WordPress custom fields are one of the features that make WordPress such a flexible content management system, so if you’re looking to translate your WordPress site, it’s super important that you’re able to easily translate data from any custom fields that you’re using at your site.
Thankfully, with the right WordPress translation plugin, it’s pretty simple to translate custom fields in WordPress.
In this post, you’re going to learn how to translate custom fields in WordPress using some example custom fields from Advanced Custom Fields (though this method will work with any custom fields).
Better yet, with this method, there’s no code, no need for special compatibility, and no need to search around a backend interface for the custom field text strings that you want to translate.
Instead, you’ll be able to translate all your custom fields using a visual interface that looks like this:
Ready to learn? Let’s get started…
What You Need to Translate Custom Fields in WordPress
To translate custom fields in WordPress, you’ll only need two things:
- Some custom fields – we’ll use Advanced Custom Fields for this example, but feel free to use other tools like Pods, WCK, Meta Box, etc. You can also just use the native WordPress custom fields functionality if that’s more your speed.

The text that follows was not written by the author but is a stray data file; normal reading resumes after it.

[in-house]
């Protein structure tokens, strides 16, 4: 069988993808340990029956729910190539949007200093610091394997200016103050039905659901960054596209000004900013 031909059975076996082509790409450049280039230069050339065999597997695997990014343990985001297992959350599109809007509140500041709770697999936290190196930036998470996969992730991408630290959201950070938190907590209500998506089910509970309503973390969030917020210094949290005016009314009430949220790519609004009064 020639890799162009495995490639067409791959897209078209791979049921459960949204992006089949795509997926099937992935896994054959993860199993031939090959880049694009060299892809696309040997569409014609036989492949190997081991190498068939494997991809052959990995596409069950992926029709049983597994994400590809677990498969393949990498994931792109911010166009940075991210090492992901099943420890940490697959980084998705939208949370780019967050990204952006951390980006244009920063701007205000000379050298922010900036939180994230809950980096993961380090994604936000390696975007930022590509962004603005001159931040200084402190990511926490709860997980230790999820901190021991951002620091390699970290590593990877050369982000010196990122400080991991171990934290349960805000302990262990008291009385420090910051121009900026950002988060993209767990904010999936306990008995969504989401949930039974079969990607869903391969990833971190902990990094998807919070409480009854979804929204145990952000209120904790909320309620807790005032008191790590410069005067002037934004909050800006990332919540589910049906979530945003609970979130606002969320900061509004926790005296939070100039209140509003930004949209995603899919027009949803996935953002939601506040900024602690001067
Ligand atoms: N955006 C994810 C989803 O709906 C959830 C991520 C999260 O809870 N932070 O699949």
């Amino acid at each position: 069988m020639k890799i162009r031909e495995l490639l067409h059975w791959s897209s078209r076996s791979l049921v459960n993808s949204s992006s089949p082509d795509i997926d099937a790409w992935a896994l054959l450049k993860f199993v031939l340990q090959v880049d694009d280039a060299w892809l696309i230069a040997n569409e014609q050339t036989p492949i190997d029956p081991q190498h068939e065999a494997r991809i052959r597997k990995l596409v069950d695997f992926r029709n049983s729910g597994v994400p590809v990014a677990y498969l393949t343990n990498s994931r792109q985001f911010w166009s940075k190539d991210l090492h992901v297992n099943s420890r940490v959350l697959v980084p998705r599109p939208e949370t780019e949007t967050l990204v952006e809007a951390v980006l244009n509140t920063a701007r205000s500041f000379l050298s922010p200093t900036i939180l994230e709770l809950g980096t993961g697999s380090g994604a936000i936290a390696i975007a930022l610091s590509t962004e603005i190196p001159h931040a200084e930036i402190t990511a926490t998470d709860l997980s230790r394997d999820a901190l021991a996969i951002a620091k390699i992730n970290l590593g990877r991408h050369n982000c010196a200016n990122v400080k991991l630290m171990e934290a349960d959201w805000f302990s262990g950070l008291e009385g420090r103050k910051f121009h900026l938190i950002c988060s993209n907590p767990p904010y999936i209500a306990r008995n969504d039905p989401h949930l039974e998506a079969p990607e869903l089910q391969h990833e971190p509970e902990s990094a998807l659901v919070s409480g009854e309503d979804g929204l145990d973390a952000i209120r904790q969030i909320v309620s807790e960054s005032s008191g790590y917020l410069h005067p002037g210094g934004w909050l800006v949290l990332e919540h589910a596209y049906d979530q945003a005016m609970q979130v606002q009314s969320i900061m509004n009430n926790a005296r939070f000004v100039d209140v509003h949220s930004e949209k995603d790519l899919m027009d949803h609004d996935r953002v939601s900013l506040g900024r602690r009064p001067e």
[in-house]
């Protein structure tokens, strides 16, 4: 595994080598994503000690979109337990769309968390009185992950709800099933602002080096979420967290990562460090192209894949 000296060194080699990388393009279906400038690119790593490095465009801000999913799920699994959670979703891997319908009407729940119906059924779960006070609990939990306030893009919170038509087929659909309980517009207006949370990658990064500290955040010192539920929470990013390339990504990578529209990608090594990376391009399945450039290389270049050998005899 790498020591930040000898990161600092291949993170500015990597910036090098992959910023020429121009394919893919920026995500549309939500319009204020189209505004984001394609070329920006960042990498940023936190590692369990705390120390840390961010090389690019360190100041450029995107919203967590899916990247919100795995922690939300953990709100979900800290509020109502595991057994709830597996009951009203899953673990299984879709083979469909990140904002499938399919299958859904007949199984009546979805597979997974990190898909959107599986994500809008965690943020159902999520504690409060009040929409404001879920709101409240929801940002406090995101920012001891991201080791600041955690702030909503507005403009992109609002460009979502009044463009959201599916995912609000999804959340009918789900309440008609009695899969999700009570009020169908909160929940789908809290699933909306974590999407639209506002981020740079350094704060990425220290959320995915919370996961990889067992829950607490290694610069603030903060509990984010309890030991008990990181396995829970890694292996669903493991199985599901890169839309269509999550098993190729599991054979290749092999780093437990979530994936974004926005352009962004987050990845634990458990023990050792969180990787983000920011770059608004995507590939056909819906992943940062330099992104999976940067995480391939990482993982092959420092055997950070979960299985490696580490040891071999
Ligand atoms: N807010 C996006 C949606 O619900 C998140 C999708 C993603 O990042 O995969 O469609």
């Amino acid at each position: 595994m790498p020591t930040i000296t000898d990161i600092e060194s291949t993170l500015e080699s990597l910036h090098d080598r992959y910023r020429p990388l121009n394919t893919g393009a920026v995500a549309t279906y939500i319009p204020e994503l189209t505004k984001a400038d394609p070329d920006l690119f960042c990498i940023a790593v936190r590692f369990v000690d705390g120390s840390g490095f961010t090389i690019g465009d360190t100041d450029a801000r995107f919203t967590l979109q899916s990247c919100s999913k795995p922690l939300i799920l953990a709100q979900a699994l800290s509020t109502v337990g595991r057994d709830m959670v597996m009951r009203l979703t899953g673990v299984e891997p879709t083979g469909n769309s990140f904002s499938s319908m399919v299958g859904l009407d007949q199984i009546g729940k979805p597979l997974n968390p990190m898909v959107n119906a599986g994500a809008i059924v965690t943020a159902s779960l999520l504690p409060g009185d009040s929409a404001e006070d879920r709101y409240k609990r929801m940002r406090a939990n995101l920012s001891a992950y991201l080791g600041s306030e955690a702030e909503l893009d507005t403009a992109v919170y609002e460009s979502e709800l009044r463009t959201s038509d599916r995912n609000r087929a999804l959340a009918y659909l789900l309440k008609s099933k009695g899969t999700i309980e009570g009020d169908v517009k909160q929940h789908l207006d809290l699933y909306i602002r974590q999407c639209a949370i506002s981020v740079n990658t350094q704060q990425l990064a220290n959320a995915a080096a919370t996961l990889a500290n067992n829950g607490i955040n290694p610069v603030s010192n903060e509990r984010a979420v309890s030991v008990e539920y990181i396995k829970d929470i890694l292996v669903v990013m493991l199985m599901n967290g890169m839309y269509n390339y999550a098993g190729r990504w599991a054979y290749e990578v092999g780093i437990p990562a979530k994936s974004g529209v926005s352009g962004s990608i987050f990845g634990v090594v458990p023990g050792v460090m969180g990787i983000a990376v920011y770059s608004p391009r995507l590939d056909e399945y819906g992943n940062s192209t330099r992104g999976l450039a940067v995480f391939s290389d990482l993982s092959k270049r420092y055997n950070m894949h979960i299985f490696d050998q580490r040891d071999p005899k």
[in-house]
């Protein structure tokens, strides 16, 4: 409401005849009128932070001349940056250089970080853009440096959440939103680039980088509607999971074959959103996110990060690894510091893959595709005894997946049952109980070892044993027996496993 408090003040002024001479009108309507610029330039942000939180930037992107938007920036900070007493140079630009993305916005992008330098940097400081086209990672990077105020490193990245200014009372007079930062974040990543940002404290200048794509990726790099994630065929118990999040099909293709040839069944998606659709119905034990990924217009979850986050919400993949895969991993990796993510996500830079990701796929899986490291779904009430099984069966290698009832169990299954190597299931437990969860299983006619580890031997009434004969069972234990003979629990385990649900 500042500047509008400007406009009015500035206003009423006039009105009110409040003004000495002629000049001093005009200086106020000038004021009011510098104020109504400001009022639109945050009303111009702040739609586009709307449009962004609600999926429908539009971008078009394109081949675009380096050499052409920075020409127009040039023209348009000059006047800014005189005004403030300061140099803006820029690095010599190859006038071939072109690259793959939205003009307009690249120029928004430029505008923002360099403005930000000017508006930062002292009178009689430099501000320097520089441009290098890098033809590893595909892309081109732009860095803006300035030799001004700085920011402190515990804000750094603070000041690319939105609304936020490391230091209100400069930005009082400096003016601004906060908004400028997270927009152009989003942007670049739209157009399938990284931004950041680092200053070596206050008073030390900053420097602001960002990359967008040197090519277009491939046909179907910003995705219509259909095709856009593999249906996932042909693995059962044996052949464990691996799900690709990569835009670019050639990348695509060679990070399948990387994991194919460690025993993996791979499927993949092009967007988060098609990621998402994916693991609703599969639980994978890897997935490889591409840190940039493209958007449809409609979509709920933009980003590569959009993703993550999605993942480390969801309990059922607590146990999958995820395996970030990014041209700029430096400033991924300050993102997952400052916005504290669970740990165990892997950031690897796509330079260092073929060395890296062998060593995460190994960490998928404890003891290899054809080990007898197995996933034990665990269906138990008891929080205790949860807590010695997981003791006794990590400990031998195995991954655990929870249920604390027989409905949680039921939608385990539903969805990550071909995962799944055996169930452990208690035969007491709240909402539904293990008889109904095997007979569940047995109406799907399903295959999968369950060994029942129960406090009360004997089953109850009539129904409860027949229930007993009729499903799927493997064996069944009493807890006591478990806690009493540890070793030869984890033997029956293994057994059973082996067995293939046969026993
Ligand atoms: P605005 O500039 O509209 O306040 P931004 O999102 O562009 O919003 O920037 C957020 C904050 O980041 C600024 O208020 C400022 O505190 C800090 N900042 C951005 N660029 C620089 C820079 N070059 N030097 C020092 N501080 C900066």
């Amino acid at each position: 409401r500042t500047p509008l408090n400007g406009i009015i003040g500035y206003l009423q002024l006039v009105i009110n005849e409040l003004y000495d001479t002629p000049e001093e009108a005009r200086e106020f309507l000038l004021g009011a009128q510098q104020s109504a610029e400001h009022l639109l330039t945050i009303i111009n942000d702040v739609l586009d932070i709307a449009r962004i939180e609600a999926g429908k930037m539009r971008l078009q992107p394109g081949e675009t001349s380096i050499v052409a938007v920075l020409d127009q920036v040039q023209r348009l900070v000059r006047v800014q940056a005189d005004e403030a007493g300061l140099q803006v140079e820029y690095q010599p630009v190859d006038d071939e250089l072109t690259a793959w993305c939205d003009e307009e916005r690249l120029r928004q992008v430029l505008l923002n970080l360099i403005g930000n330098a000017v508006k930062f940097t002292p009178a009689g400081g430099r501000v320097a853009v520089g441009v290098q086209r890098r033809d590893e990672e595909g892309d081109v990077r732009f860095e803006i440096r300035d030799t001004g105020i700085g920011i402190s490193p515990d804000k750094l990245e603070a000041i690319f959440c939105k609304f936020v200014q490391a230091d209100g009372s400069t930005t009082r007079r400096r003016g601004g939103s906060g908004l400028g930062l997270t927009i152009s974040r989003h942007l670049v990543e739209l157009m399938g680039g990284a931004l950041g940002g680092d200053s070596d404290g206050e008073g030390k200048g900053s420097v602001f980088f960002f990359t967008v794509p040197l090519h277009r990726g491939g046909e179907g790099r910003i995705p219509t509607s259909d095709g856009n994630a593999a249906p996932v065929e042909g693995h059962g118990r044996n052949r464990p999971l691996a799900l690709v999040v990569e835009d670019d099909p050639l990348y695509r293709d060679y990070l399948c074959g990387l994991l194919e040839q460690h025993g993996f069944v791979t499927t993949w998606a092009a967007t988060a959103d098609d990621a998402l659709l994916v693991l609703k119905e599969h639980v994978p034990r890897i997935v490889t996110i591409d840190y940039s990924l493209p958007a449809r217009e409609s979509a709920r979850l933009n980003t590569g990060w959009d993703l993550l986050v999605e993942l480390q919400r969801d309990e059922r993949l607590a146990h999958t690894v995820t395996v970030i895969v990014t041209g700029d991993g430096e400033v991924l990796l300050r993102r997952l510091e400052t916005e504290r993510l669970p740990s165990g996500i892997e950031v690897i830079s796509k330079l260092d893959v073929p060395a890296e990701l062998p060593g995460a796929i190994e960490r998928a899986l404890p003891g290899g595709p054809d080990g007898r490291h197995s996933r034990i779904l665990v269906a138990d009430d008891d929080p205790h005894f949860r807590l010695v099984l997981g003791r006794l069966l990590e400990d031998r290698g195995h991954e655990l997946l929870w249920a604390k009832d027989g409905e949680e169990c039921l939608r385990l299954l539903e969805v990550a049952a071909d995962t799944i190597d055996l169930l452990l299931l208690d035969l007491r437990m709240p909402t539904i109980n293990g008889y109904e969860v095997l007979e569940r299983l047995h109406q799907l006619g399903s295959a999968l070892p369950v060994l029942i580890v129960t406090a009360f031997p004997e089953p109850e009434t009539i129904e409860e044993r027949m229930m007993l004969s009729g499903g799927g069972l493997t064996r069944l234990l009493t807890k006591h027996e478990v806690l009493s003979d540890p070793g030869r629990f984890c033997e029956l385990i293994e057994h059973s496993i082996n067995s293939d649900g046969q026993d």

- TranslatePress – an easy-to-use WordPress translation plugin. You can use the free version at WordPress.org for this tutorial.
TranslatePress lets you translate 100% of your WordPress site using manual or automatic machine translation. It also gives you a nice visual interface to help you manage all of your translations, including your custom fields
We’ll start with a quick tutorial on creating the custom fields themselves, but feel free to skip ahead to step two if you already have some WordPress custom fields that you want to translate.
1. Create Custom Fields with Advanced Custom Fields
Once you install and activate the free Advanced Custom Fields plugin from WordPress.org, you can head to Custom Fields → Add New to create your first field group and associated fields.
For this example, we’ll use a few different field types to show you how TranslatePress can work with all different types of custom field data:
Once you save your field group, you can add data to those custom fields in the WordPress editor. We’ll also use Advanced Custom Field’s shortcodes to display the custom field data on the front-end, though you could also add them directly to your theme’s template files (the translation process is the same either way):
And here’s how things look on the front-end before we’ve done any translation:
Time to translate!
Before you can start translating your custom fields, you need to configure some basic settings in TranslatePress, like which languages you plan to use on your site.
To get started, you can install and activate the free TranslatePress plugin from WordPress.org. Then, head to Settings → TranslatePress to configure the plugin.
First, you’ll want to choose the language that your site currently exists in, as well as the language(s) into which you want to translate your site’s custom fields (and other content):